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Baptized and born again at 71

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New Catholic Robert Brode, 71, is confirmed during Easter Vigil at OLPH.

Robert Brode is 71-years-old, but he just made one of the best decisions of his life, he said. The Santa Clarita resident just became a member of the Catholic Church during the Easter Vigil Mass at Our Lady of Perpetual Help Church on April 15.

“It took me 70 years to get there,” he laughed, but “I came to the conclusion that this is what I needed to do.” He added, “I was searching for something that would get me to the right place with the right people.”

He’s had 10 heart attacks, suffered the loss of his first wife and the loss of their daughter, but said he still believes “God is good to me.”

“I believe in God and I believe he doesn’t give you more than you can handle,” he said. “He has your best interest in mind. You just have to trust him.”

About his initial RCIA meeting, Brode said, “I can’t explain how much at home I felt. It was like God was nodding his head saying, ‘Yes, you belong here.’ And that’s what I felt. I was coming home.”

He’s been remarried for 25 years, and his wife was taken by surprise when he told her he was becoming Catholic. She had always assumed he was a nonpracticing Catholic because he seemed to be so familiar with Catholic prayers and traditions.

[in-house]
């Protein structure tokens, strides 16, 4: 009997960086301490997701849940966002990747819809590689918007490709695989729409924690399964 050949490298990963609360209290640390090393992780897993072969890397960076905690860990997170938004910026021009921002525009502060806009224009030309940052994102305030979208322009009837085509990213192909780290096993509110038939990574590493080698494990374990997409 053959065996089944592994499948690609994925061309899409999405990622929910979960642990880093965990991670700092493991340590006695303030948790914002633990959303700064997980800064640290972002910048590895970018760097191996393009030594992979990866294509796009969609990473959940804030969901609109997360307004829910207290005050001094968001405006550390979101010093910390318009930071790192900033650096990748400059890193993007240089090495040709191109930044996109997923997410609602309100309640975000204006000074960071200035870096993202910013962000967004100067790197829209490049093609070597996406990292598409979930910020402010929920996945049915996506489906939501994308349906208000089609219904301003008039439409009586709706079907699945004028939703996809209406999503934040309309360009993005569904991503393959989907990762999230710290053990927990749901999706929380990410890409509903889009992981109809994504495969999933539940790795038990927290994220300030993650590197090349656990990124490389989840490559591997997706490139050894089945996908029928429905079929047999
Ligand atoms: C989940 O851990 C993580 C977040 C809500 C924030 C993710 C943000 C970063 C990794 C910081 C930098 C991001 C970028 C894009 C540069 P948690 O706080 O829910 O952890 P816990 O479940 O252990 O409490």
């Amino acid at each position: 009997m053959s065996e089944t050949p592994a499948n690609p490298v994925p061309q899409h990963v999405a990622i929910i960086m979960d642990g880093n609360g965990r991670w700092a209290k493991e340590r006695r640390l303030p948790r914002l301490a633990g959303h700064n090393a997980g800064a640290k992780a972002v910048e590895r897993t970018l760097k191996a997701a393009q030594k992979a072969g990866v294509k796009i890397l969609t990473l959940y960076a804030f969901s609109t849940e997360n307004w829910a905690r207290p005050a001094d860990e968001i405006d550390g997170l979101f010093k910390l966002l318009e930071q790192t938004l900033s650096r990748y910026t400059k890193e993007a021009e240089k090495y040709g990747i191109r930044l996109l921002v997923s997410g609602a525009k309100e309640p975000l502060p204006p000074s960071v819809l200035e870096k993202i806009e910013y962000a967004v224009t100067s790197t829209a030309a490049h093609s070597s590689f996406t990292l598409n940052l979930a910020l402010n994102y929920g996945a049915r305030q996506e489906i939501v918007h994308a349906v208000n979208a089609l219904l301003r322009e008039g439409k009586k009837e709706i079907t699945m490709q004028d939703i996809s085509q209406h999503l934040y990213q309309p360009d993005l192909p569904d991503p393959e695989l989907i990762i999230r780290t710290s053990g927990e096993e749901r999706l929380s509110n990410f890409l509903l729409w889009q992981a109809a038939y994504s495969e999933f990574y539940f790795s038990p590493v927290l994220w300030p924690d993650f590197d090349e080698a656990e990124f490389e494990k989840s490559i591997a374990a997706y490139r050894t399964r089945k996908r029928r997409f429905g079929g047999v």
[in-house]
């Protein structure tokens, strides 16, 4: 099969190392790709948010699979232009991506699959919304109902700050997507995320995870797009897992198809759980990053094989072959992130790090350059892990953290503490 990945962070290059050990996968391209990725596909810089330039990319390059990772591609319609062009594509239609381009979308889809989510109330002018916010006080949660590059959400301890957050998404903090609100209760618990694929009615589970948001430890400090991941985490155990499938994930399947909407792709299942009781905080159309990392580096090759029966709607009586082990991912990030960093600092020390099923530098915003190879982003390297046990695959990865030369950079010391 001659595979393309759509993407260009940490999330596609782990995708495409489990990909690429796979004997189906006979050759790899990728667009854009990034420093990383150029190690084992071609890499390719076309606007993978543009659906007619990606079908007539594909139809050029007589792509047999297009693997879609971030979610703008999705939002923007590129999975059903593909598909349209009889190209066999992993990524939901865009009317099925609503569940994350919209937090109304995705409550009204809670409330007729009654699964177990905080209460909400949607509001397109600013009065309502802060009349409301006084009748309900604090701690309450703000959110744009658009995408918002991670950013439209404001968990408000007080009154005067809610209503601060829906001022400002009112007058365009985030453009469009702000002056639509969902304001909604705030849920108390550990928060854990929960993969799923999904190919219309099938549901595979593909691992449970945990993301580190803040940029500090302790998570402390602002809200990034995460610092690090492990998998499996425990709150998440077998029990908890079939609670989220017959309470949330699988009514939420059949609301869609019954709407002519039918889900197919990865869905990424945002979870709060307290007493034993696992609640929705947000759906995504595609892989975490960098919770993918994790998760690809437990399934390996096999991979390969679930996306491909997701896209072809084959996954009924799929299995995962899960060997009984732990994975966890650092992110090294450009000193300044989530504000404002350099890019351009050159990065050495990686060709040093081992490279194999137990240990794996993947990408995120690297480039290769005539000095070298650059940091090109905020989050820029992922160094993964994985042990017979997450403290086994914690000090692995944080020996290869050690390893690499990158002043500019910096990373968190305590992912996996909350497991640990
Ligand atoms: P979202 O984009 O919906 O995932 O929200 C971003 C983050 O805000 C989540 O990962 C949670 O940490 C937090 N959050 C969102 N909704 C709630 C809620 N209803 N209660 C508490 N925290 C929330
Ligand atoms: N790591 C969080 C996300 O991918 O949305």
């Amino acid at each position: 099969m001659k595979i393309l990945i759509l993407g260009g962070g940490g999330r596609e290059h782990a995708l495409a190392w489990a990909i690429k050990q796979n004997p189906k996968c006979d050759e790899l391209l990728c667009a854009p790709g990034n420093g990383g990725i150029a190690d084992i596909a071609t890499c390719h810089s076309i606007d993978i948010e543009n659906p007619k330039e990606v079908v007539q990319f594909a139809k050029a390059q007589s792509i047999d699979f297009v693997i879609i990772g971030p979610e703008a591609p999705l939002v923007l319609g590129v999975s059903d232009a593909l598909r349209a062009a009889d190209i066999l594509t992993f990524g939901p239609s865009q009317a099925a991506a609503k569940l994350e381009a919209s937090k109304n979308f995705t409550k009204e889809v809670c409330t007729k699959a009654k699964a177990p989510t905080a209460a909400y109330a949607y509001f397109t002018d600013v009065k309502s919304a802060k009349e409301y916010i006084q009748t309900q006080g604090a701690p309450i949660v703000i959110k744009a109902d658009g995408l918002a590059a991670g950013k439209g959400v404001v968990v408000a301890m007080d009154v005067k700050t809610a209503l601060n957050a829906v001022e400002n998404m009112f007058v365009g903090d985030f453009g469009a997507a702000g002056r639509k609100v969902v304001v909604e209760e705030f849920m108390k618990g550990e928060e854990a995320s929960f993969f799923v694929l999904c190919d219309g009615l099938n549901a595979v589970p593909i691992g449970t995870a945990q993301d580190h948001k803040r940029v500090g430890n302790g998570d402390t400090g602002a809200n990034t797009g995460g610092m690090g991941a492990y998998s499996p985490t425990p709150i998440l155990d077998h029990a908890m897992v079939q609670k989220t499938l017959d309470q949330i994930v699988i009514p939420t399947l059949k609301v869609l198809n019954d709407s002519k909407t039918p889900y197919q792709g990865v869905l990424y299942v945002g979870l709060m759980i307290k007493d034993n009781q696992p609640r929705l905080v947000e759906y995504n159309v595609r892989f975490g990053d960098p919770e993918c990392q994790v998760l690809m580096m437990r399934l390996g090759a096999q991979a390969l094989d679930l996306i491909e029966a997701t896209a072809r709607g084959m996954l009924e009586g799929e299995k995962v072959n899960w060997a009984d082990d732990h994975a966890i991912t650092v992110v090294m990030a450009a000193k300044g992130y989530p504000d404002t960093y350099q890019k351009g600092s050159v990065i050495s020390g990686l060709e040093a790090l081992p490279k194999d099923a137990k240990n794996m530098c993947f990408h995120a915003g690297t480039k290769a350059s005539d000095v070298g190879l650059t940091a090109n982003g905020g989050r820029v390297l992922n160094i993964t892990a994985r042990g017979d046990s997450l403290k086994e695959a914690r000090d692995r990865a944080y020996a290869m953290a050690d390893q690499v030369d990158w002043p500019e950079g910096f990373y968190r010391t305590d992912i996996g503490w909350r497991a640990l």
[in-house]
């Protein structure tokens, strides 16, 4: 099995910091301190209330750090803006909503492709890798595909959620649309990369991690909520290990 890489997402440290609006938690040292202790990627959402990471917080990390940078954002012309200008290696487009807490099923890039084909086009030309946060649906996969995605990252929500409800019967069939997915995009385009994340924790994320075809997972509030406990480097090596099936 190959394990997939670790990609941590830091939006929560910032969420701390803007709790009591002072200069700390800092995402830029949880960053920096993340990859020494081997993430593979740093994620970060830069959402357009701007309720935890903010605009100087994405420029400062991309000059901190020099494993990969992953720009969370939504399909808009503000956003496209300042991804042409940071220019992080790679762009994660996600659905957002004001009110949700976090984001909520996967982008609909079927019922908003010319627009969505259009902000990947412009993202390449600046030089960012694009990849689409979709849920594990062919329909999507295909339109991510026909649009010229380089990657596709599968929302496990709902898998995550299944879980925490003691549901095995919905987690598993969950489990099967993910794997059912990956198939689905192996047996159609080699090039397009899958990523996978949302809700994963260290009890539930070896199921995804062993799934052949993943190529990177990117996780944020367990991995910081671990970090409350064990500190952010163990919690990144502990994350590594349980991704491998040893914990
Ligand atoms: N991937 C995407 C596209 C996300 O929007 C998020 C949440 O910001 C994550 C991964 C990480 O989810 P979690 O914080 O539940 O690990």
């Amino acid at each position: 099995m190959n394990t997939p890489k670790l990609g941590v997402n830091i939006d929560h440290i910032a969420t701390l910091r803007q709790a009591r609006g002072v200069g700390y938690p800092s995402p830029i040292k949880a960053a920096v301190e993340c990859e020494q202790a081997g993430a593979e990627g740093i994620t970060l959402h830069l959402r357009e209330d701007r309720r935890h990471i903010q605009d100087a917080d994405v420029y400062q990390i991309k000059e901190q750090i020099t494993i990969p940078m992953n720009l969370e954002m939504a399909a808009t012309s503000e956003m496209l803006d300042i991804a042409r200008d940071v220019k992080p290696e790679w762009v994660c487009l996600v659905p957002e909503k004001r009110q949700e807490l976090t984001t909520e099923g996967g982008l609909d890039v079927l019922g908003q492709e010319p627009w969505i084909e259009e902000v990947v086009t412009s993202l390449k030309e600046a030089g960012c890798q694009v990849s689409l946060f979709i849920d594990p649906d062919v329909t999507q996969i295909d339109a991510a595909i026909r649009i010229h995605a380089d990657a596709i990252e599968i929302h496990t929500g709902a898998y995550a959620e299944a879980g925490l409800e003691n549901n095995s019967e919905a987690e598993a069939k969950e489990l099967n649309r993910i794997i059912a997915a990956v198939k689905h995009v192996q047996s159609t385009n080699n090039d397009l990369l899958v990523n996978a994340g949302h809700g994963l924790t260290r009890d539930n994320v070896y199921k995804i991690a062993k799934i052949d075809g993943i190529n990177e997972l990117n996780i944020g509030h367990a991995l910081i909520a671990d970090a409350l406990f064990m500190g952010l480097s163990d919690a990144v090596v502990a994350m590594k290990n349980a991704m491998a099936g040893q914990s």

Brode was first introduced to the Faith when a former girlfriend took him to Mass back before Vatican II. The Mass was in Latin and Brode was impressed. “It was kind of awesome,” he recalled.

Still, he never committed to any religion even though his first wife was Catholic. He had researched and studied different belief systems, but said that nothing seemed to satisfy him.

Eventually, however, Brode began to find the argument for Catholicism more and more convincing. He said the historical documents that trace the Church’s heritage back more than 2,000 years to Jesus Christ, the unchanging doctrine and the impact of Christ’s teachings are the reasons that coalesced and convinced him to be baptized.

Brode admitted that he did stumble a little over the doctrine of transubstantiation, but found the other matters of faith easier to accept.

For his confirmation saint he decided on St. Michael the Archangel, the patron saint of those in the military, since Brode was in the military for 10 years before joining the police force for 28 years. At the moment, he is practicing law and teaching at College of the Canyons in Santa Clarita.

His experience during the Easter Vigil can best be described with the word “blessed,” he said. Before he received Holy Communion for the first time, he remembers thinking, “What a journey to get to this point.”

Brode said he’s noticed a difference in himself since his reception into the Church. “I’m so much more willing to accept people for who they are. I’m less judgmental.” He added, “Religion gives you a moral compass. It seemed to put everything into perspective.”

After the celebration, those who had received the sacraments took a photo together, which for Bode felt more like a family photo. If anyone has an interest in becoming Catholic, “I’d give them two thumbs up,” he said.

In all his years of living, Brode said his only regret “is not becoming a Catholic earlier.”

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